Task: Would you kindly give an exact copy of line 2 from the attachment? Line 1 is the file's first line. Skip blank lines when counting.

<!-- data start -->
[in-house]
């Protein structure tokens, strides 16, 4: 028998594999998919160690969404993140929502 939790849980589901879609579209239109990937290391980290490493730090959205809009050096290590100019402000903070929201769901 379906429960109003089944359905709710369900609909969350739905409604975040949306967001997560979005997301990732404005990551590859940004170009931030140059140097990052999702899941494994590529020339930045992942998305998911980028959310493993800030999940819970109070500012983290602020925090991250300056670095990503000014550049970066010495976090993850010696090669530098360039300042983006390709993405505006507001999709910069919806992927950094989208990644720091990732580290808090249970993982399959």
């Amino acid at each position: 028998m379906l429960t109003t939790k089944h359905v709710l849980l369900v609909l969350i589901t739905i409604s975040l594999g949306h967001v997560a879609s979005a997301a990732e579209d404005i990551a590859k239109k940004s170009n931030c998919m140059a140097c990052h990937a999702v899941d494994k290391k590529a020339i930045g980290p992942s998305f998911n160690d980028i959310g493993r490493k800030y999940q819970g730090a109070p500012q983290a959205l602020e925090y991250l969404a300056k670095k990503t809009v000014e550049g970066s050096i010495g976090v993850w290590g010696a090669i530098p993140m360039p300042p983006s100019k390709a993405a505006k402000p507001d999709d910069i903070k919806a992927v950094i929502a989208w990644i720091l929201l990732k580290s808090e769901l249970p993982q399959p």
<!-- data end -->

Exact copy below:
């Protein structure tokens, strides 16, 4: 028998594999998919160690969404993140929502 939790849980589901879609579209239109990937290391980290490493730090959205809009050096290590100019402000903070929201769901 379906429960109003089944359905709710369900609909969350739905409604975040949306967001997560979005997301990732404005990551590859940004170009931030140059140097990052999702899941494994590529020339930045992942998305998911980028959310493993800030999940819970109070500012983290602020925090991250300056670095990503000014550049970066010495976090993850010696090669530098360039300042983006390709993405505006507001999709910069919806992927950094989208990644720091990732580290808090249970993982399959």